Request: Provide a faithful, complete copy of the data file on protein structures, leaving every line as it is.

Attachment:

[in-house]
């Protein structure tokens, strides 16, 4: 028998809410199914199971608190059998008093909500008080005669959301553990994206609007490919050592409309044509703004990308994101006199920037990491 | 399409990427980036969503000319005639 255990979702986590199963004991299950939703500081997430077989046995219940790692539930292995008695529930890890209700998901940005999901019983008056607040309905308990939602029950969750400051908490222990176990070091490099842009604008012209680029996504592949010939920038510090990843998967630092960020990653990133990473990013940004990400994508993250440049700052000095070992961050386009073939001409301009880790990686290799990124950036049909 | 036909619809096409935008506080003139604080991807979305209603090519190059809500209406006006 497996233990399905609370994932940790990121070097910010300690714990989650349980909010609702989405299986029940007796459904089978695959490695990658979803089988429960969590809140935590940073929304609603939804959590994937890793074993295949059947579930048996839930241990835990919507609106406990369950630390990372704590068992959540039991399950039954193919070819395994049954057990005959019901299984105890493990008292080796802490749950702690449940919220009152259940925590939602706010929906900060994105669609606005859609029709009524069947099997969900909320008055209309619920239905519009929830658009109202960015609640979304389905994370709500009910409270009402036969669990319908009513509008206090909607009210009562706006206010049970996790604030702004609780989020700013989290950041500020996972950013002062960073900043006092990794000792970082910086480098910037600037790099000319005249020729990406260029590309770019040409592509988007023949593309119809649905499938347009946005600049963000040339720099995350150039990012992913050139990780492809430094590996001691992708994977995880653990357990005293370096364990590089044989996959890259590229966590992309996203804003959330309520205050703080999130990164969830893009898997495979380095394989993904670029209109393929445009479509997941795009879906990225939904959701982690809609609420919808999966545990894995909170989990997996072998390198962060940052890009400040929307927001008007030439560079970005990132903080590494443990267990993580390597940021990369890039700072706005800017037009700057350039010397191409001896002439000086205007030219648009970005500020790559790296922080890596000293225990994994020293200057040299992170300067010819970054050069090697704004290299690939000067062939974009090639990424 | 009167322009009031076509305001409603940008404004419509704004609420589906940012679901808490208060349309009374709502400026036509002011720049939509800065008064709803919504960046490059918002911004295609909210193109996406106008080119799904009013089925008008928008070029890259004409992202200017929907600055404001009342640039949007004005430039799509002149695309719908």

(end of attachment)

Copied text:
[in-house]
């Protein structure tokens, strides 16, 4: 028998809410199914199971608190059998008093909500008080005669959301553990994206609007490919050592409309044509703004990308994101006199920037990491 | 399409990427980036969503000319005639 255990979702986590199963004991299950939703500081997430077989046995219940790692539930292995008695529930890890209700998901940005999901019983008056607040309905308990939602029950969750400051908490222990176990070091490099842009604008012209680029996504592949010939920038510090990843998967630092960020990653990133990473990013940004990400994508993250440049700052000095070992961050386009073939001409301009880790990686290799990124950036049909 | 036909619809096409935008506080003139604080991807979305209603090519190059809500209406006006 497996233990399905609370994932940790990121070097910010300690714990989650349980909010609702989405299986029940007796459904089978695959490695990658979803089988429960969590809140935590940073929304609603939804959590994937890793074993295949059947579930048996839930241990835990919507609106406990369950630390990372704590068992959540039991399950039954193919070819395994049954057990005959019901299984105890493990008292080796802490749950702690449940919220009152259940925590939602706010929906900060994105669609606005859609029709009524069947099997969900909320008055209309619920239905519009929830658009109202960015609640979304389905994370709500009910409270009402036969669990319908009513509008206090909607009210009562706006206010049970996790604030702004609780989020700013989290950041500020996972950013002062960073900043006092990794000792970082910086480098910037600037790099000319005249020729990406260029590309770019040409592509988007023949593309119809649905499938347009946005600049963000040339720099995350150039990012992913050139990780492809430094590996001691992708994977995880653990357990005293370096364990590089044989996959890259590229966590992309996203804003959330309520205050703080999130990164969830893009898997495979380095394989993904670029209109393929445009479509997941795009879906990225939904959701982690809609609420919808999966545990894995909170989990997996072998390198962060940052890009400040929307927001008007030439560079970005990132903080590494443990267990993580390597940021990369890039700072706005800017037009700057350039010397191409001896002439000086205007030219648009970005500020790559790296922080890596000293225990994994020293200057040299992170300067010819970054050069090697704004290299690939000067062939974009090639990424 | 009167322009009031076509305001409603940008404004419509704004609420589906940012679901808490208060349309009374709502400026036509002011720049939509800065008064709803919504960046490059918002911004295609909210193109996406106008080119799904009013089925008008928008070029890259004409992202200017929907600055404001009342640039949007004005430039799509002149695309719908």